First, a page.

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Randy Krum infographic designerRandy Krum

President of InfoNewt.
Data Visualization, Infographic Design, Visual Thinking, Product Development and Marketing professional fascinated by good infographics.  Always looking for better ways to get the point across.

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Wednesday
Oct212009

Circular Periodic Table of the Elements



Mohd Abubakr has redrawn the classic periodic table in a circular pattern to improve the proximity and relationships between the elements.
So why change it? According to Mohd Abubakr from Microsoft Research in Hyderabad, the table can be improved by arranging it in circular form. He says this gives a sense of the relative size of atoms--the closer to the centre, the smaller they are--something that is missing from the current form of the table. It preserves the periods and groups that make Mendeleev's table so useful. And by placing hydrogen and helium near the centre, Abubakr says this solves the problem of whether to put hydrogen with the halogens or alkali metals and of whether to put helium in the 2nd group or with the inert gases.
The strongest feedback about the new circular table is that you have to rotate it to read it.  Kind of a problem when you print a poster and post it in a classroom or a laboratory.  Although I think it's an easy thing to remedy by changing the orientation of the text.

Original post on Technology Review by MIT, and found on VizWorld by Randall Hand.

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Reader Comments (7)

Easier remedy: Produce the poster as a circle that can be spun around a pin stuck in or to the wall.

October 21, 2009 | Unregistered CommenterKevin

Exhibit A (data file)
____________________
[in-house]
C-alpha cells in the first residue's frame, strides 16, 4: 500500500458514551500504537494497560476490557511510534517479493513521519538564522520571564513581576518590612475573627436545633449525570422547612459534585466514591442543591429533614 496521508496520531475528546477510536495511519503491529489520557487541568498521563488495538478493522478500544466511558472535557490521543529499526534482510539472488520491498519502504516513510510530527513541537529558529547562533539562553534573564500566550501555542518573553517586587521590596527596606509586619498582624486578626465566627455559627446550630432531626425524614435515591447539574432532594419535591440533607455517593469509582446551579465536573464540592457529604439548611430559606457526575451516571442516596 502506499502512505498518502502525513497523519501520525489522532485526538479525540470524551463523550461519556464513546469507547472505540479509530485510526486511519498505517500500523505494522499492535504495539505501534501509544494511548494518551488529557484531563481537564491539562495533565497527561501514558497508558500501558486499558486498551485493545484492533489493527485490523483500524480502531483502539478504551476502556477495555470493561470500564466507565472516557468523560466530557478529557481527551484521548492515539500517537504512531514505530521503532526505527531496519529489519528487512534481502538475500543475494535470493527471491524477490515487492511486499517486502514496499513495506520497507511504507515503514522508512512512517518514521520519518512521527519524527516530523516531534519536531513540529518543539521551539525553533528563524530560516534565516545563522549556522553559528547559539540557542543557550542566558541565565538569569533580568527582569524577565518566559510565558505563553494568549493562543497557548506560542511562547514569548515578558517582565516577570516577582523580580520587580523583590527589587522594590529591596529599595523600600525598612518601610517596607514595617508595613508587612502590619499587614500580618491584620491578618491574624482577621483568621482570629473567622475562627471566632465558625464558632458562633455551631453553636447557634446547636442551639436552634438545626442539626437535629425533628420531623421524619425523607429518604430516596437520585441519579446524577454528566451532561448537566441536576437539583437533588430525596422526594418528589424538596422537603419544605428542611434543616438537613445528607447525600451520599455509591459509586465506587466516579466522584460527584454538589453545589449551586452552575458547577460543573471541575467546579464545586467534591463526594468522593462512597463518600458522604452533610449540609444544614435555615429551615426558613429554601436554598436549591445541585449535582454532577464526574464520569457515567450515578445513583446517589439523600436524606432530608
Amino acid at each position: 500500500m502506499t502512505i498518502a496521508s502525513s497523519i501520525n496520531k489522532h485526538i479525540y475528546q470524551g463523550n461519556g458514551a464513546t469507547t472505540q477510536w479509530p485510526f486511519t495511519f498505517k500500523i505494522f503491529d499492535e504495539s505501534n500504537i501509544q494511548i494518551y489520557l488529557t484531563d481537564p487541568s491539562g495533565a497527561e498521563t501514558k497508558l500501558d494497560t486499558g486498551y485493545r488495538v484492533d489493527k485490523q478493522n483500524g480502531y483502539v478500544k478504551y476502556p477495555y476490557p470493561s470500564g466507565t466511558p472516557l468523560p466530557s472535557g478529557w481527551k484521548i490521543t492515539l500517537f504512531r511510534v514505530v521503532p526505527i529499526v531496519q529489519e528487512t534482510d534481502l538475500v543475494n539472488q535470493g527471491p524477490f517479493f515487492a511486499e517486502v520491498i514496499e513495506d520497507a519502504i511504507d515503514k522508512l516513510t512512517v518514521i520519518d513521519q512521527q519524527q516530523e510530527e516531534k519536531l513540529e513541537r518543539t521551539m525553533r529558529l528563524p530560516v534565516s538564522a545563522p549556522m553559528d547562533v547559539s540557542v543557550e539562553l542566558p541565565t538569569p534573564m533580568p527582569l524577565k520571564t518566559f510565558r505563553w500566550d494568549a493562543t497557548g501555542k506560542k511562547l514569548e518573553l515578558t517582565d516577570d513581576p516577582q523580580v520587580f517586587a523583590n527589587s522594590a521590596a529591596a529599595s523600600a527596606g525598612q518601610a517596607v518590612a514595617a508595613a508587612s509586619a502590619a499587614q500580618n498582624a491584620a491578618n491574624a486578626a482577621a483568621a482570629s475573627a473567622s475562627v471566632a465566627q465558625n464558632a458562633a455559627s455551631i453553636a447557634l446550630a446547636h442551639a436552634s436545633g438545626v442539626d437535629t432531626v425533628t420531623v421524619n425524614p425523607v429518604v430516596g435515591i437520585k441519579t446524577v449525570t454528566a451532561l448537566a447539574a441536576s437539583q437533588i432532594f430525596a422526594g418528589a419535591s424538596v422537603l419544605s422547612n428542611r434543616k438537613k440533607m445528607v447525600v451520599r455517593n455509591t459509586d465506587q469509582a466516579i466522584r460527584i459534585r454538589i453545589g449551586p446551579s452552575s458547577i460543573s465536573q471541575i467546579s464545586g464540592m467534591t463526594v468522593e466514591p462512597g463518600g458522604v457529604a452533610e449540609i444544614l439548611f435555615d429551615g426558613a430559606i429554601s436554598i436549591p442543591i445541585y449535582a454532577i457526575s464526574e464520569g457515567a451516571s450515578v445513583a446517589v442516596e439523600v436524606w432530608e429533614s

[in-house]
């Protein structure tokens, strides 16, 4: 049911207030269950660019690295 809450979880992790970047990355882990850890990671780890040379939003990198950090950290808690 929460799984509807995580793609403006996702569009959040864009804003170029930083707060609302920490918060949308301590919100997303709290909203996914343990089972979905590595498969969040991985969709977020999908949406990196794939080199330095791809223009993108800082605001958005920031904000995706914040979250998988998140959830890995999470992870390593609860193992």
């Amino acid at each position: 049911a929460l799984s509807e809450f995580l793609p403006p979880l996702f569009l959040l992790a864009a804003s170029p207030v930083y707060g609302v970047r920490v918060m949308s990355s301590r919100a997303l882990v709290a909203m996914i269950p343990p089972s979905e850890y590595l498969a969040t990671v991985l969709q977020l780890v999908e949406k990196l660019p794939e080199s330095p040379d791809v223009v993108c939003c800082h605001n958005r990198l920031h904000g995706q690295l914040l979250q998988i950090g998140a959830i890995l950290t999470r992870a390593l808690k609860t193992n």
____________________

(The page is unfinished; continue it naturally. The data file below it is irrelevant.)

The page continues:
Spiral Periodic Tables seem like a natural improvement for seeing the orbitals more coherently.

Though as ppl on the original arXiv point out, Mohn's is barely different to other spiral attempts of the past century

October 21, 2009 | Unregistered CommenterAnonymous

This site is so cool, love reading all the blog and postings, hope to chat with you soon... :)

http://www.workfromhomedataentry.org" rel="nofollow">Work From Home Data Entry

October 21, 2009 | Unregistered CommenterWork From Home Data Entry

spam ftl - please change to 'approve comments' ;)

As for the graphic-of-elements.. as mentioned above.. it's been tried before but has far too many down sides to make the up sides worth it.

Giguere's pyramid is fun, but difficult to visualize (and remain legible) without the aid of an interactive display.

October 21, 2009 | Unregistered CommenterAnonymous

There have been other attempts at a circular periodic tables, but in my opinion this was the best attempt so far and worth sharing.

Please keep the comments relevant, or I will need to start moderating comments. I don't want to moderate comments. I've removed a number of spam comments from multiple posts lately.

October 22, 2009 | Unregistered CommenterRandy Krum

I agree with your assertion, Randy, that this is the best attempt thusfar at a circular periodic table. The notion of organizing by atomic size is really great.

This need not be considered on the basis of validity in poster form, either. I can imagine all manner of media in which this display would prove quite useful, apart from print.

October 22, 2009 | Unregistered Commenteridf

This Chemical table is beautiful one. The color and shape is great!!

December 30, 2009 | Unregistered Commentermontreal florist

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